Descriptive statistics with means and SE for continuous measures and frequency distribution for categorical variables are presented in Table 1, both overall and by gender for the complete sample listed above. Fitness category was determined by quintiles on the basis of the number of laps for both genders, which are inexact because of ties. BMI percentile by age and gender was calculated using the Centers for Disease Control and Prevention 2000 criteria (8,9). Youth with BMI ≥85th but <95th percentile were classified as overweight, and those with BMI ≥95th percentile were classified as obese (1). In this study, the three-level BMI-based obesity status is used as a proxy of fatness.
Separate regression models were fitted for each continuous cardiometabolic risk factor using the PROC GLIMMIX procedure with either fitness or BMI group as an exposure measure. To adjust for the clustering of participants within schools, a random effect for school was included in the models. Because one-way ANOVA tests indicated that there were gender differences for both fitness (P < 0.0001) and BMI categories (P < 0.0013), models were run separately for males and females. All models were adjusted for pubertal stage group, race, and household education. Adjusted least-square means and 95% confidence intervals were obtained from the model, with the overall P values for a test of group differences (Tables 2 and and3).3). Where there were statistically significant group differences (P < 0.01), pairwise comparisons were carried out to determine which differences between categories were statistically significant. To account for multiple testing, Bonferroni P value adjustments were performed for all pairwise comparisons.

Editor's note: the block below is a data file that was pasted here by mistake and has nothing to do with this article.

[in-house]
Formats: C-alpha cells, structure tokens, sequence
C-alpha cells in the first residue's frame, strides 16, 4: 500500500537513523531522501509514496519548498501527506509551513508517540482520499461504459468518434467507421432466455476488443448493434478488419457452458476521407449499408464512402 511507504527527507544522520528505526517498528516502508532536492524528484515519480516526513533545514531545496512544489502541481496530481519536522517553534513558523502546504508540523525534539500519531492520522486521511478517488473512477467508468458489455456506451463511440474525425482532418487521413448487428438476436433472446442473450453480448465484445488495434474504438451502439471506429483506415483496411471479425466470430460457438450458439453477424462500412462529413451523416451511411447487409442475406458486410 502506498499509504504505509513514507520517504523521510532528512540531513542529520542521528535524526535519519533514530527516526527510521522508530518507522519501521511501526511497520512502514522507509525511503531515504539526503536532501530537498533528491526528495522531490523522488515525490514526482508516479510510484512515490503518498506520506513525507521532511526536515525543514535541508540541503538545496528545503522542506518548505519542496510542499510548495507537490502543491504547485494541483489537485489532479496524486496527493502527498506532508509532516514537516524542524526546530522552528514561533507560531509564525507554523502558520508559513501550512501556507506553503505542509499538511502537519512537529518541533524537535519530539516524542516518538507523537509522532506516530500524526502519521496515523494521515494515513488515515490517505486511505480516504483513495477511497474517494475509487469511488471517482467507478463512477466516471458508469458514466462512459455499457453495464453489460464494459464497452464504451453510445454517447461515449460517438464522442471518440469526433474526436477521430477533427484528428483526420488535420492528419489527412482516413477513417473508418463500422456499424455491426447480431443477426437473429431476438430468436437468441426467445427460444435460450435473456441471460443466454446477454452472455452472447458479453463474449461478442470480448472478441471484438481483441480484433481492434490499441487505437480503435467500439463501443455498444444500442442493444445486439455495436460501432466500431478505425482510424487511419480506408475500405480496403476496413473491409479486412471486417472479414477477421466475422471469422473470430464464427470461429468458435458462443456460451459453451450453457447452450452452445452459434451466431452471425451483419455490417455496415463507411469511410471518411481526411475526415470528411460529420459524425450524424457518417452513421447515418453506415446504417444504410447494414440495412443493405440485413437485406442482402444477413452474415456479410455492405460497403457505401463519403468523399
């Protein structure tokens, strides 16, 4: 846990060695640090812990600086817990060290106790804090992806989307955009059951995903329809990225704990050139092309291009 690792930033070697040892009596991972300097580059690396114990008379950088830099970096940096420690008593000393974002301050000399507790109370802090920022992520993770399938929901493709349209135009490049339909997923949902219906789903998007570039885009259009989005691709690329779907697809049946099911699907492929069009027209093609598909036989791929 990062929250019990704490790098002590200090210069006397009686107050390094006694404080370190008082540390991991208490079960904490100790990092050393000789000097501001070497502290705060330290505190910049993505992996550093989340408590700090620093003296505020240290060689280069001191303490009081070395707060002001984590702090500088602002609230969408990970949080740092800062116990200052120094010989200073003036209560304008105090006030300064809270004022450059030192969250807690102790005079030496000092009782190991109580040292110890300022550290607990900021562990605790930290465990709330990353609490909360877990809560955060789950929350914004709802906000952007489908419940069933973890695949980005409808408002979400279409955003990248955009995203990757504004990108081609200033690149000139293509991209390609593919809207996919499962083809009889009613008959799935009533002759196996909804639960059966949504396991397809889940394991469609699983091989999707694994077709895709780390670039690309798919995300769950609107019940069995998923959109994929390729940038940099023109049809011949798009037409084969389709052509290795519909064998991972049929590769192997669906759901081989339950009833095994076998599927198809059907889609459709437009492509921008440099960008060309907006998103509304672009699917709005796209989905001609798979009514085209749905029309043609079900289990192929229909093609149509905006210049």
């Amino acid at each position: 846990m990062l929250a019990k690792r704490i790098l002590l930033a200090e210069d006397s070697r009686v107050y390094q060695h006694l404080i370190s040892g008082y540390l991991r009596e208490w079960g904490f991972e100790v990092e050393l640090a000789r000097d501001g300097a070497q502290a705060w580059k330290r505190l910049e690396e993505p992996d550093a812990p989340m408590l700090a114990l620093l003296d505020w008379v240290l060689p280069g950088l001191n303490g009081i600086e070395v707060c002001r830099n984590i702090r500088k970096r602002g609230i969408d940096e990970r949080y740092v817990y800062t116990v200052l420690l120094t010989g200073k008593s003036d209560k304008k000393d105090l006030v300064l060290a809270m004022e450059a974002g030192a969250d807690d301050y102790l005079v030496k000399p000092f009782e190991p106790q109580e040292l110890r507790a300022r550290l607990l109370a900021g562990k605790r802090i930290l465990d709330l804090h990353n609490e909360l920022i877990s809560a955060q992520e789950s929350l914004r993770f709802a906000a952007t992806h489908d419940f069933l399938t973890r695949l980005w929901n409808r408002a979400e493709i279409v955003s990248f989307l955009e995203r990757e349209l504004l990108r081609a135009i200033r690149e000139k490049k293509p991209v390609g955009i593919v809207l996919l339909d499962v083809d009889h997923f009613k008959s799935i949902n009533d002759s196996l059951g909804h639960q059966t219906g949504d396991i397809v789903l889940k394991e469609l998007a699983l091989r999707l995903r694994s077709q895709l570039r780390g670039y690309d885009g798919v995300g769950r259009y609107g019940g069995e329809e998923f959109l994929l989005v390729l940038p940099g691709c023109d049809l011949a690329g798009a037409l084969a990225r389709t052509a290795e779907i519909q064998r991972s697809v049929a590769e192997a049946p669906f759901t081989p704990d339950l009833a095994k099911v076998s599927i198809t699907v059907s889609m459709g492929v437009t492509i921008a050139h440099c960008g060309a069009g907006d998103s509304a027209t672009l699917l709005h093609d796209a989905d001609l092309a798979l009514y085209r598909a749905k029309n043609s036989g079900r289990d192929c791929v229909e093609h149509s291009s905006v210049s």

Models including both BMI and fitness categories were fitted to examine whether their concurrent relationships with each cardiometabolic risk factor changed from the initial sets of models where BMI and fitness categories were entered into the model separately (Table 4). The models were adjusted for pubertal stage group, race, and household education. To aid in the interpretation of each model, overall F test statistic values are presented (Table 4). As another measure of model fit, the Akaike Information Criterion (AIC) is also presented (Table 4). The AIC is AIC = 2k – 2ln(L), where k is the number of parameters in the statistical model and L is the maximized value of the likelihood function for the estimated model. The AIC is not a test on the model in the sense of hypothesis testing; rather, it is a tool for model selection. Given a data set, competing models may be ranked according to their AIC. In terms of interpretation, the model with the lowest AIC provides the best model fit (6).
Further analyses were also conducted using BMI percentile and number of laps as continuous variables instead of the categorical approach reported above; however, as similar results were observed for these models, findings are not reported here. The data presented here are from the baseline data collection of a cluster-randomized controlled trial in which the effect of a multicomponent intervention is being tested to prevent risk factors for type 2 diabetes. Therefore, although to take account of the multiple tests performed α was set at 0.01, all P values reported within this article represent exploratory findings because the study was powered to test the effect of the intervention on the final primary outcomes only. All analyses were performed using SAS version 9.2 (SAS Institute, Cary, NC).